TORONTO, Ont. -- Yesterday’s ruling by an Ontario Justice of the Peace who tossed out a ticket under the province’s speed limiter legislation does not change the enforcement of the Highway Traffic Act (HTA) law whatsoever, according to the Ontario Trucking Association, adding that the organization is “not at all concerned” with the decision.
“People challenge traffic tickets every day and sometimes they win,” said OTA president David Bradley. “It means nothing; the law stands.”
According to a statement by the Missouri-based Owner-Operators Independent Drivers Association (OOIDA), the group funded a driver’s challenge of the law in a Welland, Ont. court. The Justice of the Peace sided with the driver and, according to reports, he interpreted the rule to be at odds with the Charter of Rights.
“Contrary to some reports, the lower court ruling isn’t binding and the law hasn’t been struck down; nor does it require any amendments to the HTA legislation,” the OTA said in a release.
Bob Nichols, spokesman for the Ontario Ministry of Transportation, told TruckNews.com that while the group would not comment on the specifics of the case, he noted that, “This case doesn't change the law, and we'll continue to enforce the law.”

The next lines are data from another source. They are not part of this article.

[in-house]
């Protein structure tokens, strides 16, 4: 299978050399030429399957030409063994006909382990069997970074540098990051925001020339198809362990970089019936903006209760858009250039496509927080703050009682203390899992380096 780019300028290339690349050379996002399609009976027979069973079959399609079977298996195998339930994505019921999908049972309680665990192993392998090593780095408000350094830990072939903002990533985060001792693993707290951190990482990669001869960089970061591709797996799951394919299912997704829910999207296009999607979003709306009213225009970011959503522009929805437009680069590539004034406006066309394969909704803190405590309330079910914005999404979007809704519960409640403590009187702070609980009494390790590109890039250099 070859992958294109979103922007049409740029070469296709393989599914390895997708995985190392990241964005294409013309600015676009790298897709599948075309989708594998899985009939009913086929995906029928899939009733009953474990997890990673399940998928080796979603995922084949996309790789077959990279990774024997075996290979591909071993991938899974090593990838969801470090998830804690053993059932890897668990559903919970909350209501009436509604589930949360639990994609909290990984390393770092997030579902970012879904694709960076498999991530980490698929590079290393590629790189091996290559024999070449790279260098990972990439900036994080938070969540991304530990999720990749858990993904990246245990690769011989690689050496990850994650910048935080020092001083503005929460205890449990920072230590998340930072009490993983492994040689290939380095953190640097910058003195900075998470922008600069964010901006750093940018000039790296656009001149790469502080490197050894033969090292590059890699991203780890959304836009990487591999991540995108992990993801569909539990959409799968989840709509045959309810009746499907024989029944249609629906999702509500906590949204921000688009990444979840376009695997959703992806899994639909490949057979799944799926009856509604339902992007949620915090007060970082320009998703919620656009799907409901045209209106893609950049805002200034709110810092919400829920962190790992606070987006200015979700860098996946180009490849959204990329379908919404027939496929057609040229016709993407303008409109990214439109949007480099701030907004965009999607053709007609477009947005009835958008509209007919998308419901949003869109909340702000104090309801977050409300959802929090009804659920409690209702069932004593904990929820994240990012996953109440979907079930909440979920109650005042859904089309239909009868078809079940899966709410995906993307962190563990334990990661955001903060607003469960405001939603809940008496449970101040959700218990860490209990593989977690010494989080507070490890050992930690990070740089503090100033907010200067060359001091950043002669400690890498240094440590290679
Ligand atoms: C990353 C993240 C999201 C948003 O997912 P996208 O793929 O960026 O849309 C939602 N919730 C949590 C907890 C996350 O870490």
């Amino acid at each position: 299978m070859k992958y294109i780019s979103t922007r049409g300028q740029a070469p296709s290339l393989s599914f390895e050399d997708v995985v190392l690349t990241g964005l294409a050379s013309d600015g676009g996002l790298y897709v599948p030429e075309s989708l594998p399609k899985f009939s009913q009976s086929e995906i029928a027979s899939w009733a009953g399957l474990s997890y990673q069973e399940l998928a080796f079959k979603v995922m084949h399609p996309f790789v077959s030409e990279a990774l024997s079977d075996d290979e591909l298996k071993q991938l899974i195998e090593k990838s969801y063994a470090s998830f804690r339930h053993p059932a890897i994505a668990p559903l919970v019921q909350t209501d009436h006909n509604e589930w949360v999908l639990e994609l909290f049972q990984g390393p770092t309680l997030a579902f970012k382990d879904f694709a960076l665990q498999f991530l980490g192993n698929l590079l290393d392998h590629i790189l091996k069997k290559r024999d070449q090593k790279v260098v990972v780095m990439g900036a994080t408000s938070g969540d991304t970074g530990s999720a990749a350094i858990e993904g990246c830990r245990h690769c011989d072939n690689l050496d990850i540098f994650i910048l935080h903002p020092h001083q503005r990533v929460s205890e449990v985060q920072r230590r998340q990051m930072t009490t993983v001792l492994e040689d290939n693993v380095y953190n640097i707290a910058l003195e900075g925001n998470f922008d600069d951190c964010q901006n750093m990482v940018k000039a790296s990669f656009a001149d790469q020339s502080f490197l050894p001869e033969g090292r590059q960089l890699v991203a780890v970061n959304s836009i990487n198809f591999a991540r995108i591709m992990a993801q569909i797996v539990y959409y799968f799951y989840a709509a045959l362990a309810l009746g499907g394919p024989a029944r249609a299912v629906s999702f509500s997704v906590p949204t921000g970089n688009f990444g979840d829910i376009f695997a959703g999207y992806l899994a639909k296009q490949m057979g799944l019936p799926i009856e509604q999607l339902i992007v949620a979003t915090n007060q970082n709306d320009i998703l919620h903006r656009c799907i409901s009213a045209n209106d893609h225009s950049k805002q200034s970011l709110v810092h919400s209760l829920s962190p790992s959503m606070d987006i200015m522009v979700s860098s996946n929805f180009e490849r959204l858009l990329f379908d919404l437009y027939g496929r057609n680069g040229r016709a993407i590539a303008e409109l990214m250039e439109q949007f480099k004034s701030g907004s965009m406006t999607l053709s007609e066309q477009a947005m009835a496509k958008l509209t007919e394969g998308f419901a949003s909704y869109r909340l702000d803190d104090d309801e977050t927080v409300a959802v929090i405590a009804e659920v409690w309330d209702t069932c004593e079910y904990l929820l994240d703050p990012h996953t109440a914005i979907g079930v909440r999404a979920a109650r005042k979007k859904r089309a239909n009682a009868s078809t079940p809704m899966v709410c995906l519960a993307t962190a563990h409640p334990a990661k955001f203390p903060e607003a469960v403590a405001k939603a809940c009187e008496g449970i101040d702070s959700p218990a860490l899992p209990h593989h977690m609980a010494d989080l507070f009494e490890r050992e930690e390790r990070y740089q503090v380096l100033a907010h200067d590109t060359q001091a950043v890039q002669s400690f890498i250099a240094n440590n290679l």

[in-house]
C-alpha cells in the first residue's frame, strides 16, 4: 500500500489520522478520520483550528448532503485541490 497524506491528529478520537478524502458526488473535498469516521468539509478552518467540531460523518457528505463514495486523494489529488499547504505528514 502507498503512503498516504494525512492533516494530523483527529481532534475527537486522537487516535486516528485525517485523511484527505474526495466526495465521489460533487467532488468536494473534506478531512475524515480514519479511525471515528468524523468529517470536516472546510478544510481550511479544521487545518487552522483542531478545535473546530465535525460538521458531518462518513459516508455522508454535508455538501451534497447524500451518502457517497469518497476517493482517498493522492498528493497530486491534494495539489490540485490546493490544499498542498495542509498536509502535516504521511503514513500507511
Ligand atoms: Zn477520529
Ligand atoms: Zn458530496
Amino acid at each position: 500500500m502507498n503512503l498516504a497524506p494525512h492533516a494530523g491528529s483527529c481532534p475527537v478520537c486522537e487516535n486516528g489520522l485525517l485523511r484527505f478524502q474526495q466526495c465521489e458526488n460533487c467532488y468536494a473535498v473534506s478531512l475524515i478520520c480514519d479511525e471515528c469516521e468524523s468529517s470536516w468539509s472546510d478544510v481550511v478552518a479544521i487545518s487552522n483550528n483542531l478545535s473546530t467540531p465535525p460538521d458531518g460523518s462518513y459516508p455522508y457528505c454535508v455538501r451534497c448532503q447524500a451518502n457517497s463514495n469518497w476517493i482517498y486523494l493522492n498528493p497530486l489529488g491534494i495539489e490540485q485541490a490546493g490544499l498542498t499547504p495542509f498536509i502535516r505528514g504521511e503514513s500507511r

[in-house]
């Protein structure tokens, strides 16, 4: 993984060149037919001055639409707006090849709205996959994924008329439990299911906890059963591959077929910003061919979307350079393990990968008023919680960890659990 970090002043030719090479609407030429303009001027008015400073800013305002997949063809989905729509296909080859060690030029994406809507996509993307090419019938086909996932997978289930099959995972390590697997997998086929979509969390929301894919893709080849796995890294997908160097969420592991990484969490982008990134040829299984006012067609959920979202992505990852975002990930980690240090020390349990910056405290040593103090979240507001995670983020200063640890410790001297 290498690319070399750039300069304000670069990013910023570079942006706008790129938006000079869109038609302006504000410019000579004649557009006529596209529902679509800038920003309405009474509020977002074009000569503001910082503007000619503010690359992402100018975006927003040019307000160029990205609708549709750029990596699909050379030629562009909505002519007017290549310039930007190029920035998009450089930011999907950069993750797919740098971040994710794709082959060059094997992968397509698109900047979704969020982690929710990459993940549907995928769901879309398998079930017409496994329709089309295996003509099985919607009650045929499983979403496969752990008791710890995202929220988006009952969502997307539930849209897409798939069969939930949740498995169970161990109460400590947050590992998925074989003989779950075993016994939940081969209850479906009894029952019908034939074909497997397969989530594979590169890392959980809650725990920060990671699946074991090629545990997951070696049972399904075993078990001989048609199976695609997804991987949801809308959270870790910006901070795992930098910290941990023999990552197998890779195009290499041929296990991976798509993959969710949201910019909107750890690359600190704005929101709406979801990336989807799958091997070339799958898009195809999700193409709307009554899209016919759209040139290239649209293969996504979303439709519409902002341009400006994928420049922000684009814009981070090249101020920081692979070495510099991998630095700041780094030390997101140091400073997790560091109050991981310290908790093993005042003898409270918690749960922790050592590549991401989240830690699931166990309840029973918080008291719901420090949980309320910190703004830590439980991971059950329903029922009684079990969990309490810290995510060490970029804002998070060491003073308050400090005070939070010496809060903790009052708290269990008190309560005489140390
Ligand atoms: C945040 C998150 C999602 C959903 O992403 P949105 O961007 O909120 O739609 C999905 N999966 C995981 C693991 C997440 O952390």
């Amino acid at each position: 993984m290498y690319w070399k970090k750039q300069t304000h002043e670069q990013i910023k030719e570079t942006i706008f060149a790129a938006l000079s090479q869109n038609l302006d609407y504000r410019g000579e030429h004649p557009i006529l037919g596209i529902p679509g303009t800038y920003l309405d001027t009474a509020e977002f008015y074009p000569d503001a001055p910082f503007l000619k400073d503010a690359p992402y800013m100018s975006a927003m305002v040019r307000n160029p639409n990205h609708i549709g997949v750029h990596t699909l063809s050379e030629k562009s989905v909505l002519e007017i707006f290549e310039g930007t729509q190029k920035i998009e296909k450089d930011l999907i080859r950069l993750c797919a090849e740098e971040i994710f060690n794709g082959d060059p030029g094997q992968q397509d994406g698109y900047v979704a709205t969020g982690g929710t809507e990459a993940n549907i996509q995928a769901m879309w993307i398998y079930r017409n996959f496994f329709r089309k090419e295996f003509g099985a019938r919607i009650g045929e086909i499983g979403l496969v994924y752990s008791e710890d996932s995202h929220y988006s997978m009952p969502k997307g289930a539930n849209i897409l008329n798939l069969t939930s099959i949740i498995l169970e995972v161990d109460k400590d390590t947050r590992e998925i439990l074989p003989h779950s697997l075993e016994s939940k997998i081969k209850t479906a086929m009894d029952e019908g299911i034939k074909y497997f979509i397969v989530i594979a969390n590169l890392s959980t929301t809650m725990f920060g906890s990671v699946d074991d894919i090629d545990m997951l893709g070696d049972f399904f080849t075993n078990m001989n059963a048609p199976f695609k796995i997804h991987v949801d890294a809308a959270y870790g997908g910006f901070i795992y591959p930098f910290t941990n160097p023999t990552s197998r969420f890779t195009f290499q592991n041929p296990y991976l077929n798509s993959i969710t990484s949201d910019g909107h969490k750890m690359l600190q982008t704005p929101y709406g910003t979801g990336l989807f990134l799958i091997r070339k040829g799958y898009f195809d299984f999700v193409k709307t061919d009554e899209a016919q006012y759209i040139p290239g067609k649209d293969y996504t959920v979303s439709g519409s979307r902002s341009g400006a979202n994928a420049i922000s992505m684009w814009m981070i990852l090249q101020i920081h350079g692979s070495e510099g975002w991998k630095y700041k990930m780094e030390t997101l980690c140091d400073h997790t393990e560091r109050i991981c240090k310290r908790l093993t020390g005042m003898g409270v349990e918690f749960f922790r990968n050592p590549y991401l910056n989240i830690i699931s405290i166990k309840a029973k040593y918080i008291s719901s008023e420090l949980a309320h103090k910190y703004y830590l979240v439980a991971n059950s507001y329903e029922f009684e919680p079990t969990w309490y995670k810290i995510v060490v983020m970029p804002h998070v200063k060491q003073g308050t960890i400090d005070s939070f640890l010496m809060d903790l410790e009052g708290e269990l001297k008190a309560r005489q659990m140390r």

Nichols said that the positive safety benefits that speed limiters have had since they were first introduced has been considerable.
“When we introduced speed limiters for trucks in 2009, we saw an immediate 24% drop in fatalities involving trucks. We're committed to road safety. Ontario has the safest roads in North America,” he said, adding that the MTO would continue to work with its partners in the industry, like the OTA.
Over 8 in 10 truck operators are in compliance with the rule, says the OTA, however, those found in violation will remain subject to the speed limiting system requirements under the Act and will continue to be charged with the applicable offence(s).
“It’s ironic that news of the ruling comes days after the latest Ontario Road Safety Annual Report (ORSAR) stated that truck speed limiter legislation has helped make Ontario the safest jurisdiction in North America by reducing the province’s total road fatality rate to its lowest level in nearly 70 years,” says Bradley.
The report found that in 2009, large truck fatalities dropped by 24% year-over-year, despite a 59% increase in the number of large trucks registered in the province.
“This proves that the assertions of the US-based critics who bankrolled this challenge are absolutely baseless,” said Bradley. “In fact, truck safety has never been better since the speed limiter law took effect.”
“Safety is without question the number one priority of the trucking industry and the speed limiter law is certainly having an impact on reducing crash rates of both trucks and cars and helping truck drivers as a class continue to be the safest drivers on the road.”